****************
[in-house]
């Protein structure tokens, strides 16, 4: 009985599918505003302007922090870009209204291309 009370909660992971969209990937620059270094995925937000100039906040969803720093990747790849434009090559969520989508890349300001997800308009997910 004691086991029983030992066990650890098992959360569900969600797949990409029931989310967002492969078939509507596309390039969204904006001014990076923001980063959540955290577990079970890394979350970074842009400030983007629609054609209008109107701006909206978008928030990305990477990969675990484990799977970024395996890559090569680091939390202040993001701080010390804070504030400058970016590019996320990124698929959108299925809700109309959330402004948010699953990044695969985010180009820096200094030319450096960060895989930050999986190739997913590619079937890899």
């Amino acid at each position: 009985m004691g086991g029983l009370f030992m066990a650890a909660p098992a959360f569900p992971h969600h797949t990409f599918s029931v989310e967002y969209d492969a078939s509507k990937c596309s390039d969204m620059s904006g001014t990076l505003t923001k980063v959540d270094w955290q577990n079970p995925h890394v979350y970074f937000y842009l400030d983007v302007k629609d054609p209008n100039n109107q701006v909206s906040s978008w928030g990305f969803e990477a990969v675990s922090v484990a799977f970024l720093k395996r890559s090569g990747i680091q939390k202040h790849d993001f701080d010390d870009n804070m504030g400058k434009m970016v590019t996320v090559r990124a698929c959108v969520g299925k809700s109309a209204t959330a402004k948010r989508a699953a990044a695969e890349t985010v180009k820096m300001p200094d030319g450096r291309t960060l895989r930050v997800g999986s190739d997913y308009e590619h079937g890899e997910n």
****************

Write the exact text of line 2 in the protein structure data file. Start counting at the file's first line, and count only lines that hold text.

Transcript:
């Protein structure tokens, strides 16, 4: 009985599918505003302007922090870009209204291309 009370909660992971969209990937620059270094995925937000100039906040969803720093990747790849434009090559969520989508890349300001997800308009997910 004691086991029983030992066990650890098992959360569900969600797949990409029931989310967002492969078939509507596309390039969204904006001014990076923001980063959540955290577990079970890394979350970074842009400030983007629609054609209008109107701006909206978008928030990305990477990969675990484990799977970024395996890559090569680091939390202040993001701080010390804070504030400058970016590019996320990124698929959108299925809700109309959330402004948010699953990044695969985010180009820096200094030319450096960060895989930050999986190739997913590619079937890899």